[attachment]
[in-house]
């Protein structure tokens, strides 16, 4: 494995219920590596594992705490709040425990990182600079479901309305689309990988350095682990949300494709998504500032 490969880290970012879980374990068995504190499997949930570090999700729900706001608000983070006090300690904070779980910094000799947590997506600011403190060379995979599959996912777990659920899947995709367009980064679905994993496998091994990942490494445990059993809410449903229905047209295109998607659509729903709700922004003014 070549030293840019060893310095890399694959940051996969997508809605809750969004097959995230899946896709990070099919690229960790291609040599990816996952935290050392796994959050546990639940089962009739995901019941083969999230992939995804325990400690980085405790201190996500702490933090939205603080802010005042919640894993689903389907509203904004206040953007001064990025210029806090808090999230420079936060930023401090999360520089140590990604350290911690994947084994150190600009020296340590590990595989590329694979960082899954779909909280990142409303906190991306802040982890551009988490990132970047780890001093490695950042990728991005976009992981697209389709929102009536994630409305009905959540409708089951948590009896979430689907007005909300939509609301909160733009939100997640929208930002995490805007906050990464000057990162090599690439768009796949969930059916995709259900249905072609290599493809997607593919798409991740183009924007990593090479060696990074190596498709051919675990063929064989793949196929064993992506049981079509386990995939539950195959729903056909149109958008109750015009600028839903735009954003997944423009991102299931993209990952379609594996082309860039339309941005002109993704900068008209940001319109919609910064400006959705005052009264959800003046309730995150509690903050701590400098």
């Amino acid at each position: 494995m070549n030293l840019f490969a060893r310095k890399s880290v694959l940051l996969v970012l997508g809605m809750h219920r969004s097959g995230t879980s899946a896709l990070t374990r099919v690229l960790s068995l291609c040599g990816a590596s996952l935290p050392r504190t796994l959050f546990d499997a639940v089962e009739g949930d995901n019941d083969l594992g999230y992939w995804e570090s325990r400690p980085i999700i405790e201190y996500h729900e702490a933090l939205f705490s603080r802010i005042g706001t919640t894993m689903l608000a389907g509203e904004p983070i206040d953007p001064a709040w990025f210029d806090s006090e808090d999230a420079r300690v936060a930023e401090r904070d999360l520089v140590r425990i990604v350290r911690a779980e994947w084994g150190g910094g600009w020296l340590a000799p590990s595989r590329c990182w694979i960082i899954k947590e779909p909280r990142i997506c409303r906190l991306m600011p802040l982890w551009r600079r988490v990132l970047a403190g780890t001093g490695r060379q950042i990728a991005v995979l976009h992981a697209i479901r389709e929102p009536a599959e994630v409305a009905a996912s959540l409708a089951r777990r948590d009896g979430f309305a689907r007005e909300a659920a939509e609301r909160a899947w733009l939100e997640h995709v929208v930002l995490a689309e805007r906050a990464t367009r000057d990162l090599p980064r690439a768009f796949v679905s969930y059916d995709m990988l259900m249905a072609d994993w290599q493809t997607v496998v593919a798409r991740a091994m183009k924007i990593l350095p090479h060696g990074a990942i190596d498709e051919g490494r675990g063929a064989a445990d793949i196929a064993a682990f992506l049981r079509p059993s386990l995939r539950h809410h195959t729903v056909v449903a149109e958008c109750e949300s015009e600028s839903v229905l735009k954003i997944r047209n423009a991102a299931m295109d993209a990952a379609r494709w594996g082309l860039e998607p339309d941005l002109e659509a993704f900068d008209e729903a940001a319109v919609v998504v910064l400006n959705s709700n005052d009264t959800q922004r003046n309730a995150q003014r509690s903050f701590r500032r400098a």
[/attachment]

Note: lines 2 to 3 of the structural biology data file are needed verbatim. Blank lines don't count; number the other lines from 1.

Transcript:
């Protein structure tokens, strides 16, 4: 494995219920590596594992705490709040425990990182600079479901309305689309990988350095682990949300494709998504500032 490969880290970012879980374990068995504190499997949930570090999700729900706001608000983070006090300690904070779980910094000799947590997506600011403190060379995979599959996912777990659920899947995709367009980064679905994993496998091994990942490494445990059993809410449903229905047209295109998607659509729903709700922004003014 070549030293840019060893310095890399694959940051996969997508809605809750969004097959995230899946896709990070099919690229960790291609040599990816996952935290050392796994959050546990639940089962009739995901019941083969999230992939995804325990400690980085405790201190996500702490933090939205603080802010005042919640894993689903389907509203904004206040953007001064990025210029806090808090999230420079936060930023401090999360520089140590990604350290911690994947084994150190600009020296340590590990595989590329694979960082899954779909909280990142409303906190991306802040982890551009988490990132970047780890001093490695950042990728991005976009992981697209389709929102009536994630409305009905959540409708089951948590009896979430689907007005909300939509609301909160733009939100997640929208930002995490805007906050990464000057990162090599690439768009796949969930059916995709259900249905072609290599493809997607593919798409991740183009924007990593090479060696990074190596498709051919675990063929064989793949196929064993992506049981079509386990995939539950195959729903056909149109958008109750015009600028839903735009954003997944423009991102299931993209990952379609594996082309860039339309941005002109993704900068008209940001319109919609910064400006959705005052009264959800003046309730995150509690903050701590400098």
């Amino acid at each position: 494995m070549n030293l840019f490969a060893r310095k890399s880290v694959l940051l996969v970012l997508g809605m809750h219920r969004s097959g995230t879980s899946a896709l990070t374990r099919v690229l960790s068995l291609c040599g990816a590596s996952l935290p050392r504190t796994l959050f546990d499997a639940v089962e009739g949930d995901n019941d083969l594992g999230y992939w995804e570090s325990r400690p980085i999700i405790e201190y996500h729900e702490a933090l939205f705490s603080r802010i005042g706001t919640t894993m689903l608000a389907g509203e904004p983070i206040d953007p001064a709040w990025f210029d806090s006090e808090d999230a420079r300690v936060a930023e401090r904070d999360l520089v140590r425990i990604v350290r911690a779980e994947w084994g150190g910094g600009w020296l340590a000799p590990s595989r590329c990182w694979i960082i899954k947590e779909p909280r990142i997506c409303r906190l991306m600011p802040l982890w551009r600079r988490v990132l970047a403190g780890t001093g490695r060379q950042i990728a991005v995979l976009h992981a697209i479901r389709e929102p009536a599959e994630v409305a009905a996912s959540l409708a089951r777990r948590d009896g979430f309305a689907r007005e909300a659920a939509e609301r909160a899947w733009l939100e997640h995709v929208v930002l995490a689309e805007r906050a990464t367009r000057d990162l090599p980064r690439a768009f796949v679905s969930y059916d995709m990988l259900m249905a072609d994993w290599q493809t997607v496998v593919a798409r991740a091994m183009k924007i990593l350095p090479h060696g990074a990942i190596d498709e051919g490494r675990g063929a064989a445990d793949i196929a064993a682990f992506l049981r079509p059993s386990l995939r539950h809410h195959t729903v056909v449903a149109e958008c109750e949300s015009e600028s839903v229905l735009k954003i997944r047209n423009a991102a299931m295109d993209a990952a379609r494709w594996g082309l860039e998607p339309d941005l002109e659509a993704f900068d008209e729903a940001a319109v919609v998504v910064l400006n959705s709700n005052d009264t959800q922004r003046n309730a995150q003014r509690s903050f701590r500032r400098a």